28One of the scribes came near and heard them disputing with one another, and seeing that he answered them well, he asked him, “Which commandment is the first of all?” 29Jesus answered, “The first is, ‘Hear, O Israel: the Lord our God, the Lord is one; 30you shall love the Lord your God with all your heart, and with all your soul, and with all your mind, and with all your strength.’ 31The second is this, ‘You shall love your neighbor as yourself.’ There is no other commandment greater than these.” 32Then the scribe said to him, “You are right, Teacher; you have truly said that ‘he is one, and besides him there is no other’; 33and ‘to love him with all the heart, and with all the understanding, and with all the strength,’ and ‘to love one’s neighbor as oneself,’ —this is much more important than all whole burnt offerings and sacrifices.” 34When Jesus saw that he answered wisely, he said to him, “You are not far from the kingdom of God.” After that no one dared to ask him any question.
The debate continues – but this time the questioner is not sent in by Jesus’ adversaries, but rather someone who, hearing the debate, becomes interested in this rabbi who answers so well, and asks a question in a different spirit altogether. “Which commandment is the first of all?” This question was widely debated at the time. Jesus replies, quoting Deuteronomy 6:4 – 5, which is known to the Jews as the “shema”, the opening word of the quotation, meaning “Hear”. The “shema” remains something like a profession of faith for Jews. The first commandment, the one to which Israel should pay attention, should hear, is “The Lord our God, the Lord is One; you shall love the Lord your God with all your heart, and with all your soul, and with all your mind, and with all your strength.” This is quoted from Deuteronomy, but Jesus expands by adding “with all your mind”, which is not in the original quotation. Like the people of Israel, our first obligation is to love God, with all our heart, soul, mind, and strength.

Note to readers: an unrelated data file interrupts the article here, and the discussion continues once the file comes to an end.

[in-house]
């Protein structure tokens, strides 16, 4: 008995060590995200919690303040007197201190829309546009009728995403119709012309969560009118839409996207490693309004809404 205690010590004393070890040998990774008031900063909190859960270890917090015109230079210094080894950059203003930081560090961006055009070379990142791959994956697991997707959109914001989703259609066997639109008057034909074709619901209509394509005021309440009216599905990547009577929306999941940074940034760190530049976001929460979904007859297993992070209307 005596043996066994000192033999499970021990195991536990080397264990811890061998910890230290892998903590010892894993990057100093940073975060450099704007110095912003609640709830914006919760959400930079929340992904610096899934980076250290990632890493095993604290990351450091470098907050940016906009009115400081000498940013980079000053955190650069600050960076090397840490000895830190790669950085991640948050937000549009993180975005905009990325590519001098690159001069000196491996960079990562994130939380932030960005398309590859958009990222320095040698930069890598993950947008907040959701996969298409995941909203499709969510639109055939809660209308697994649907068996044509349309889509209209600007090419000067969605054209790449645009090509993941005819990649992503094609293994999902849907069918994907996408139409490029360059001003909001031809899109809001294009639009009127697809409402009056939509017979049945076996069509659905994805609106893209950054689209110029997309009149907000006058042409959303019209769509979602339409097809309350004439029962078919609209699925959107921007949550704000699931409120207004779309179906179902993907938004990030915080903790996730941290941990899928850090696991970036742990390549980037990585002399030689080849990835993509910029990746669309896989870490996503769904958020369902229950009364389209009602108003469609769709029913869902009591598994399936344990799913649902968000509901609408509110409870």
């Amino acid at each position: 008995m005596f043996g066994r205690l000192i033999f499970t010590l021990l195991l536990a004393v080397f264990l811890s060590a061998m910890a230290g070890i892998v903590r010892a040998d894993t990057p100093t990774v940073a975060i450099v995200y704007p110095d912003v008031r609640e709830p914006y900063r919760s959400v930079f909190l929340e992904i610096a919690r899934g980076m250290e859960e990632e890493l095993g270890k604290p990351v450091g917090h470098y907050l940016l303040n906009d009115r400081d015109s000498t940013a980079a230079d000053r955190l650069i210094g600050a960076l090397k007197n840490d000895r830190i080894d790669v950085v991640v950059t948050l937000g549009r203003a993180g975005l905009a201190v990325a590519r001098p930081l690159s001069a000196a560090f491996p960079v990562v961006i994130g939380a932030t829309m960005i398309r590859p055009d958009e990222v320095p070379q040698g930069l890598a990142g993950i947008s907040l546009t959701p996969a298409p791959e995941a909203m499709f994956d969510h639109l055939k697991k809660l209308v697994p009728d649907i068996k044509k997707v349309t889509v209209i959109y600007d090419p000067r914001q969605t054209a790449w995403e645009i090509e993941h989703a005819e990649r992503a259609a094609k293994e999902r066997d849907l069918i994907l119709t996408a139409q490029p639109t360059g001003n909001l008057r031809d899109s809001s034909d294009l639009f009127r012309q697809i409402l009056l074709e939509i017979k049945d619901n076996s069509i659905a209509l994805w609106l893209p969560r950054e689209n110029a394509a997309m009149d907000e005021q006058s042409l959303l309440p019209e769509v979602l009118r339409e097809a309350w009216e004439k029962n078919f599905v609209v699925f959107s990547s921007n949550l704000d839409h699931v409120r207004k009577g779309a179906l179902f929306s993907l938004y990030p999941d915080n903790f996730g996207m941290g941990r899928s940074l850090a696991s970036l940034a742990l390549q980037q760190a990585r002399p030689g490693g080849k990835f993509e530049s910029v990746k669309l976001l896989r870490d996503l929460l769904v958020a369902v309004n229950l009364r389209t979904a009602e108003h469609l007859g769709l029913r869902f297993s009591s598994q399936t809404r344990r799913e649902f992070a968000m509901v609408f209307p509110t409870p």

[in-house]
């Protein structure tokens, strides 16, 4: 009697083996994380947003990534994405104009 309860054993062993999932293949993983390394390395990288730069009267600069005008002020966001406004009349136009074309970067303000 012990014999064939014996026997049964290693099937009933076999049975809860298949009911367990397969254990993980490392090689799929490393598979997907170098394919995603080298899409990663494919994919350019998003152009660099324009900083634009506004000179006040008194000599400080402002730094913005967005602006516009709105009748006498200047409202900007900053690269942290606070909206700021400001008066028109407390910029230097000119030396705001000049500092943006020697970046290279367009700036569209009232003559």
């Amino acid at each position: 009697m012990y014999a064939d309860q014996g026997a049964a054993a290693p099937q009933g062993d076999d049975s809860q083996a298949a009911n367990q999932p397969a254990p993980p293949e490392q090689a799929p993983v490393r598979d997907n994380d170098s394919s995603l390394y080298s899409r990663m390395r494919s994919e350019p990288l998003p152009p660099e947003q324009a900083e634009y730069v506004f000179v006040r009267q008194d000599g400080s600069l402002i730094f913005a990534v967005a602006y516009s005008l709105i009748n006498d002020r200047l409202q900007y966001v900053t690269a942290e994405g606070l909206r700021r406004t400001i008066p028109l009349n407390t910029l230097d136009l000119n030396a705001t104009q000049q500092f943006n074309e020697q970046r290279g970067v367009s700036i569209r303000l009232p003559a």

Jesus adds that the second is like it, “You shall love your neighbor as yourself.” And concludes by saying, “There is no commandment greater than these.” Interestingly, these two are not connected in Deuteronomy; Jesus has to go to a fairly obscure passage in Leviticus to pull out the “love your neighbor as yourself” law. And yet, this becomes the touchstone of the faith Jesus teaches – love God and love those whom God loves – love your neighbor, love your brothers and sisters in the faith, care for the poor, feed the hungry, and love even your enemy. The hallmark of Christian faith should be love.
This questioner says Jesus is right, that love of God and neighbor is much more important than all the burnt offerings and sacrifices. And Jesus tells him he is “not far from the kingdom of God.” He understands the importance of loving God, of putting God first in his life, and of loving his neighbor. Now he must live into what he understands. Love brings us into the Kingdom!